Assume that , then the vector of observations

is Gaussian distributed with zero mean and covariance matrix whose elements are given by:

(3) |

where we have exploited the fact that and defined ( is called impulse response).

The proof of this proposition is well known (see for instance Jazwinski (2007)), but we have reported the derivations of this proposition (and next propositions/theorems) in appendix for the convenience of the reader. From (3), it is evident that, given the time-varying matrices , the CF of a LTV system is completely defined by: (i) the covariance of the initial condition ; (ii) the CF of the noise .

In case the SS model is Linear Time-Invariant (LTI), i.e., , we can use the Laplace transform to derive (2) and (3) using only algebraic computations. The Laplace transform of a function , defined for , is:

where the parameter is the complex number , with and denoting the imaginary unit. The Laplace transform exists provided that the above integral is finite. The values of for which the Laplace transform exists are called the Region Of Convergence (ROC) of the Laplace transform. By using the Laplace transform, we can rewrite the differential equation in (1) in an algebraic form:

(4) |

where are the Laplace transforms of .^{2}^{2}2By defining the Laplace transform (4), we are wrongly considering
as a deterministic input. We use this notation only for convenience, but then we define the correct inverse Laplace transform in (6).
Since , we have

(5) |

where is called the transfer function of the linear time-invariant (LTI) SS model and

is the identity matrix. Since a product in the Laplace domain corresponds to a convolution in time, it follows that

(6) |

where denotes the inverse Laplace transform. By computing , we obtain again (3). The output of both LTV and LTI systems is clearly completely defined by the SS matrices, the initial condition and the stochastic forcing term . The aim of the next sections is to show that by suitably choosing these three components we can obtain SS models whose CF coincides with the main kernels used in GPs.

## 3. Non-stationary CFs defined by LTI SS without forcing term

In this section, we will show that two important CFs used in GPs can be obtained by two LTI SS models without stochastic forcing term. Their output is therefore completely determined by the initial conditions and, thus, the CF they define is non-stationary (it depends on ).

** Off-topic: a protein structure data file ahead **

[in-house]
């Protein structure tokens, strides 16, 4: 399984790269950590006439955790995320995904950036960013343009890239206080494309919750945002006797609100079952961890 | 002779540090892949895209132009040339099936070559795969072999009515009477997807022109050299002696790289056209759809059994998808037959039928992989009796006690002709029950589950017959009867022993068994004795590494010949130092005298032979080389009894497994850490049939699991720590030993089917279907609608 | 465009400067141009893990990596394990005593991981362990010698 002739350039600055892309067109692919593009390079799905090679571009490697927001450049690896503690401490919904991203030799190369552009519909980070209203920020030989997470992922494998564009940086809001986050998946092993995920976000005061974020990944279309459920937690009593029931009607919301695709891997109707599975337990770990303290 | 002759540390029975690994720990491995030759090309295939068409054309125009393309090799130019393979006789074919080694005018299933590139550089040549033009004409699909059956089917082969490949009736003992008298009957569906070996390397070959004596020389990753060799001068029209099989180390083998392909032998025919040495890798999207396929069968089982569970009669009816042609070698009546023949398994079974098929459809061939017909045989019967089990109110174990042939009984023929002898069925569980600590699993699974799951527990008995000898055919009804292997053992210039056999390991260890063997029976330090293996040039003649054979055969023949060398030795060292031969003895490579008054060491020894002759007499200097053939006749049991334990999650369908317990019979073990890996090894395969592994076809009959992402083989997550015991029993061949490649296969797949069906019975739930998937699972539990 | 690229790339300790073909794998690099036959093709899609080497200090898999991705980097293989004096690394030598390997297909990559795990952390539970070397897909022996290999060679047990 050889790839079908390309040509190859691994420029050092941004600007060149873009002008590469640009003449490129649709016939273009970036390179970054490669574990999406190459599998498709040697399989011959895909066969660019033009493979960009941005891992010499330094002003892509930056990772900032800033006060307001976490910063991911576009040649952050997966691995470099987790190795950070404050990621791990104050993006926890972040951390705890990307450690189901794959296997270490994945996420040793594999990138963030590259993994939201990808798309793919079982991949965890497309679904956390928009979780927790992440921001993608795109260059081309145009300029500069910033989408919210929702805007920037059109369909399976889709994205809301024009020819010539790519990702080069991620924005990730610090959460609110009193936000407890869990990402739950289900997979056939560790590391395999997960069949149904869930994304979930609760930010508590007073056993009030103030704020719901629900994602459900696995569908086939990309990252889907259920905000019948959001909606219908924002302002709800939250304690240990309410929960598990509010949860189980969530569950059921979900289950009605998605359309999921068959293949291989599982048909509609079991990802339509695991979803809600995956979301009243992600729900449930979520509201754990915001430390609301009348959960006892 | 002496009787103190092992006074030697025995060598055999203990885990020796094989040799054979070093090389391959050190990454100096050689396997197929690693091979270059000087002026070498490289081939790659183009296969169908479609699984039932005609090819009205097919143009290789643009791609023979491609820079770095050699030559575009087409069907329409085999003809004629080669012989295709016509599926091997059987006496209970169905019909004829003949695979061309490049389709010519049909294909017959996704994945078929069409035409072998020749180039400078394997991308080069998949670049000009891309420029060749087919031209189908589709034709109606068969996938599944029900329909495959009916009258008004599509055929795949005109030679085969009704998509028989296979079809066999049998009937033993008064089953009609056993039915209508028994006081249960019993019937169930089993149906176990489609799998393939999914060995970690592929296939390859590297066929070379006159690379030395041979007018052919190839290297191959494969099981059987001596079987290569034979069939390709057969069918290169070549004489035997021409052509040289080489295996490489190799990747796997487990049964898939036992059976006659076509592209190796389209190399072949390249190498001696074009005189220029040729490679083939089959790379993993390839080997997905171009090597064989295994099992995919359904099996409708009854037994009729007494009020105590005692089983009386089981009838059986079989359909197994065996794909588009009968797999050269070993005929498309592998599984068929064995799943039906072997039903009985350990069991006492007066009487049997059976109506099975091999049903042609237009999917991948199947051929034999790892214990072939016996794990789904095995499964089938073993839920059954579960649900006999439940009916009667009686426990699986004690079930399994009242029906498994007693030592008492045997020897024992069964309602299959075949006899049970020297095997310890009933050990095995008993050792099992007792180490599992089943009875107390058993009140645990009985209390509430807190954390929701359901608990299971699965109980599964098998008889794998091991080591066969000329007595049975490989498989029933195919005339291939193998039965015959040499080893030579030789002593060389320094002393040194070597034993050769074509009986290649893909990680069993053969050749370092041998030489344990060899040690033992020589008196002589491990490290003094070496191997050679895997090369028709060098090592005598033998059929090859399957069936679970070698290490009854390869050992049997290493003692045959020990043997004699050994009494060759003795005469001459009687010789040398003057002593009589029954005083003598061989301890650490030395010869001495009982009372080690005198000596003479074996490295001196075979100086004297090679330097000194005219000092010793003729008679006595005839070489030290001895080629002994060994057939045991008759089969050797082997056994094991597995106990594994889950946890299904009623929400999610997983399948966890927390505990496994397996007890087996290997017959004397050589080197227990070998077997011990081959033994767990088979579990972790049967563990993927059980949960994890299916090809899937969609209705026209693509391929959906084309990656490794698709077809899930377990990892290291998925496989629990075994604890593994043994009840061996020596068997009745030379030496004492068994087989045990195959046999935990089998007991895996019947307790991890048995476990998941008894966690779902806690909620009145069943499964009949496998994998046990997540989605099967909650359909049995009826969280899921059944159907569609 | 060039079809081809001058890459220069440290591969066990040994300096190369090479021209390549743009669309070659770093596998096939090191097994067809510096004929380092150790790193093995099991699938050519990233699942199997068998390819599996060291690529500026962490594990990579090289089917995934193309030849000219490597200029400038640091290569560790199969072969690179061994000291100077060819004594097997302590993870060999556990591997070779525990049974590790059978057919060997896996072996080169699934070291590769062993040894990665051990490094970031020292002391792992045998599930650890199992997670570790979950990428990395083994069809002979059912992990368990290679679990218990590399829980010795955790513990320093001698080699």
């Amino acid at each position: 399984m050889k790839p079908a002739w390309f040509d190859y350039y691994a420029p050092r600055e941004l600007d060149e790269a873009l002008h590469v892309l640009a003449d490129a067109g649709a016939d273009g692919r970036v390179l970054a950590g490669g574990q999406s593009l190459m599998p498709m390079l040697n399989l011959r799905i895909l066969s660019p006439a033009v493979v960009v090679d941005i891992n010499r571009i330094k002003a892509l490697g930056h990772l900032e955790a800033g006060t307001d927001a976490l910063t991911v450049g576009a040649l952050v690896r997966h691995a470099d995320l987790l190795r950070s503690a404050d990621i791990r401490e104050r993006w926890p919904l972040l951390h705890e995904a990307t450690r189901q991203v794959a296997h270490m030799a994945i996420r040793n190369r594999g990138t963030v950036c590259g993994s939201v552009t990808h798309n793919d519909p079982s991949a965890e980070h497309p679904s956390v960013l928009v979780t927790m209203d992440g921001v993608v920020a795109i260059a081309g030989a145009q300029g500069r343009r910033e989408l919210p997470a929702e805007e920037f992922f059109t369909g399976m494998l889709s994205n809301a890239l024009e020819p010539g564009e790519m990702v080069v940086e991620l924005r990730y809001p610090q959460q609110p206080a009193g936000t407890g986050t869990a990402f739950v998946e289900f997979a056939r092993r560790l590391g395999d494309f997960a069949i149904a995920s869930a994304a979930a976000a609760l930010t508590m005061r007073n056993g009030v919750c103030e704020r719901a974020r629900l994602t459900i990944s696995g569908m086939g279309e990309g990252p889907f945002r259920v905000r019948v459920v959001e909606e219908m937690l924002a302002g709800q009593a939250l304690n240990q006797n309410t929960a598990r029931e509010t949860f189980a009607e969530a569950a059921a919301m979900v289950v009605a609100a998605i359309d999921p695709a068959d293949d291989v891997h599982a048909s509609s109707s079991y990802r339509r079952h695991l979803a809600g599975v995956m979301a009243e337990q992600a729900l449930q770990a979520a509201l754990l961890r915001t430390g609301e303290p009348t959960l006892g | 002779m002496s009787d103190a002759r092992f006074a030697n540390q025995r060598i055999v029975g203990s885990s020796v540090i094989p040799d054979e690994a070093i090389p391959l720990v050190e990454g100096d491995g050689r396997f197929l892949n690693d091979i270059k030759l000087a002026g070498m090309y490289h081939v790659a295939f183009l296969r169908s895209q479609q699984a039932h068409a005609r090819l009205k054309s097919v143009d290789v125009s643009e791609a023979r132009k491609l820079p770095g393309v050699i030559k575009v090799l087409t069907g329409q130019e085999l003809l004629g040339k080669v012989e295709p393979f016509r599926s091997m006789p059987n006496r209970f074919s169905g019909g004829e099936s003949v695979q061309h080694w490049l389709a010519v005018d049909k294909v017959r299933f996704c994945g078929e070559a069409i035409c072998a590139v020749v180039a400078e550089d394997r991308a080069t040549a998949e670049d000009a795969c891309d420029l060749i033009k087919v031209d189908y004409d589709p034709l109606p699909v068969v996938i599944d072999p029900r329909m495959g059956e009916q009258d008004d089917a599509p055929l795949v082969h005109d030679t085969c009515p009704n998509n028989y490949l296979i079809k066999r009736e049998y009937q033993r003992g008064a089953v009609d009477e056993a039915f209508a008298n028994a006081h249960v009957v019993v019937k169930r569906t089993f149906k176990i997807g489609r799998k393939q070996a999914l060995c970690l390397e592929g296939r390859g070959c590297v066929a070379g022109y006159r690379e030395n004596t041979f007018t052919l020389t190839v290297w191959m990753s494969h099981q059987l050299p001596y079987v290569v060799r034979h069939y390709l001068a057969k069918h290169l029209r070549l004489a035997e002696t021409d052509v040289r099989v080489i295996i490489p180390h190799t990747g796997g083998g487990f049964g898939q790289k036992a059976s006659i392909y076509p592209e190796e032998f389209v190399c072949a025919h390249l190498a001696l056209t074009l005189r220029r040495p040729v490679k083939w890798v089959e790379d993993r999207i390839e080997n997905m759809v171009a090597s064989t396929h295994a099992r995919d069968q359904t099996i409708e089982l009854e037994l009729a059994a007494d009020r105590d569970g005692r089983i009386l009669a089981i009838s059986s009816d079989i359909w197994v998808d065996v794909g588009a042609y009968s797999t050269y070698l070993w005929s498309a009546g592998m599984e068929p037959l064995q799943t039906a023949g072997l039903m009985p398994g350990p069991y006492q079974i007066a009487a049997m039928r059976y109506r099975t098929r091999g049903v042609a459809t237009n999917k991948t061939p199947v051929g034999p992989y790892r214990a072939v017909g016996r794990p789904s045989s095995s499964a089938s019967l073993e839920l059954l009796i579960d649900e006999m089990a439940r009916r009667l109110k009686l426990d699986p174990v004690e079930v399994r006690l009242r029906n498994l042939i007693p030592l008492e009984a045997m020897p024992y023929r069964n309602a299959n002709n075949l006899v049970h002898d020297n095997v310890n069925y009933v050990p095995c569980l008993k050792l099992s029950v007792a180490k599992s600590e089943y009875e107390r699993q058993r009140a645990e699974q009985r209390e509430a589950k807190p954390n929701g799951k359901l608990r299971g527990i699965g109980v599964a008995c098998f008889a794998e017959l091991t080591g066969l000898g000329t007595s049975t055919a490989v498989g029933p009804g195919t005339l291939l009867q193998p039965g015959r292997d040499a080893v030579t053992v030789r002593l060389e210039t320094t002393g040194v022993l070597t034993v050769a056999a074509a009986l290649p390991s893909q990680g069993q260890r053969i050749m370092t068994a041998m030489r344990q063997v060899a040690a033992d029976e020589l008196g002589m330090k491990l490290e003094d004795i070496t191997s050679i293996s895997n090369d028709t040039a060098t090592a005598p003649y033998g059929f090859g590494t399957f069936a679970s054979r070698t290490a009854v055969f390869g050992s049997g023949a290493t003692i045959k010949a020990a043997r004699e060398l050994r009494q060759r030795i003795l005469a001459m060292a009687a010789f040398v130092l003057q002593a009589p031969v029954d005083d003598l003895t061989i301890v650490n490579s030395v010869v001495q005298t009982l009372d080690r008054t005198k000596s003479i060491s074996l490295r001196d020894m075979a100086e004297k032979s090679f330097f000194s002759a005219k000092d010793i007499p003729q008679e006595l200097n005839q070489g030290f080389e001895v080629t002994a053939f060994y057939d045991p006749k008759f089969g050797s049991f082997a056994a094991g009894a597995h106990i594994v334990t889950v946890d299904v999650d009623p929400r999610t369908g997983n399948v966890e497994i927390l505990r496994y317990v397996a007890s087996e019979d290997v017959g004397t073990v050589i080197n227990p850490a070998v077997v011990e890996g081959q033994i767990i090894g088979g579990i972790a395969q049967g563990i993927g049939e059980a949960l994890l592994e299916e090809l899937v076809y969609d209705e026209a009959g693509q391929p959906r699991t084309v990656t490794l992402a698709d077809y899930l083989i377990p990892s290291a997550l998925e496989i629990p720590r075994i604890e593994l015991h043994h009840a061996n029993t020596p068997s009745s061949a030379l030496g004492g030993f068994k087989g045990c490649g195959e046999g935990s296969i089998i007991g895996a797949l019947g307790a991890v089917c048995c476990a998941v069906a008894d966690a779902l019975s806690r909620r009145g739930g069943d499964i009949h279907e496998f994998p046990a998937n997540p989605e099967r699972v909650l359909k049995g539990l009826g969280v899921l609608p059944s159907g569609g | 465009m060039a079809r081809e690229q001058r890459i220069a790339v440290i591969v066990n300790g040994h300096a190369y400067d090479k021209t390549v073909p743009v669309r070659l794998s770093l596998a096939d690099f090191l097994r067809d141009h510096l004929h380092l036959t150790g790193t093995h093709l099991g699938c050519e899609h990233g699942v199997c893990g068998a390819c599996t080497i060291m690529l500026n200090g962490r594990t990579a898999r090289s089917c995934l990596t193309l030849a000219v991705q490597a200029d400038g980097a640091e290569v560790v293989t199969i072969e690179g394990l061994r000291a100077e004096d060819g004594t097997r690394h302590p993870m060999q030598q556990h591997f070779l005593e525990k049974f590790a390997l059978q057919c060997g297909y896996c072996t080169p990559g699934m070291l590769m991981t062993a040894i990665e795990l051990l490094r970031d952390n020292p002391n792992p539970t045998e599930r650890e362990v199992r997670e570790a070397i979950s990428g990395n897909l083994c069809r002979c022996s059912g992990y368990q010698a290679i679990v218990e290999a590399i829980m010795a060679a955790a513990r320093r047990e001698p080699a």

### 3.1. Linear regression kernel

Assume without loss of generality that ,

(7) |

^{3}^{3}3Since , the matrix is completely superfluous. We have introduced it only because we will use this model later. and so there is not forcing term (). This corresponds to the following LTI SS model:

(8) |

From the equations of this SS model, since we derive that (it is the function of interest) and is its derivative. By computing , we have that

and, therefore, .

###### Proposition 2.

This connection between SS and linear regression is well-known, here we have shown how to derive the CF. Higher order linear regression CFs can be obtained by considering and

(9) |

where is the zero vector.

### 3.2. Periodic Kernel

Consider the following LTI SS:

(10) |

with for all . By computing , we have that

and, so

(11) |

where we have written and .

###### Proposition 3.

This SS model defines a periodic CF. However, it is evident (see in particular (11)) that it can only represent sinusoidal type periodic functions. However, we know that any periodic function in , that is integrable, can be approximated by Fourier series:

(12) |

where are the coefficients of the Fourier series, which depend on ,
and is the order of the approximation.^{4}^{4}4We can also include the constant term ()
in the series.
Therefore, we can approximate any periodic function by a sum of SS models
of type (10) with .
For instance, for , we can consider the SS model

(13) |

Its transfer function is a diagonal block matrix with blocks

for . Hence, from (3), we have that

(14) |

where we have assumed that is a block diagonal matrix with blocks

(15) |

for .
In Fourier series, the function is known and so the coefficients can be computed based on .
In GP regression, we do not know and so we do not know . We must estimate these
coefficients from data.^{5}^{5}5When the period is unknown, we can estimate it from data.
This is the reason we have assumed a prior distribution on these coefficients.
This prior is completely defined by the variances for .
If we further assume that then we have only parameters to specify, the .
We can further assume that all the parameters are functions of a single parameter ;
and penalize high order frequencies. For instance, if we choose
,
it can be shown that

which is the periodic CF used in GPs (Rasmussen and Williams, 2006, Sec. 4.2.3). This result has been derived by Solin and Särkkä (2014), here we have highlighted more extensively the transient analysis and the connection with the Fourier series.

## 4. Non-stationary CFs defined by LTI SS with zero initial conditions

In this section, we will show that an important CF used in GPs can obtained by a LTI SS model with stochastic forcing term and zero initial conditions.

### 4.1. Spline kernel

We derive the CF for the cubic smoothing splines. Consider the LTI SS model in (7), but this time assume that , and , then

and so, from (2), .

###### Proposition 4.

## 5. Stationary CFs defined by LTI SS models

A stationary CF is a CF that only depends on . In this section we will present SS models whose CF corresponds to stationary kernels used in GPs. Since stationary CFs satisfy for , i.e., they are even functions defined on , it is convenient to introduce the bilateral Laplace transform: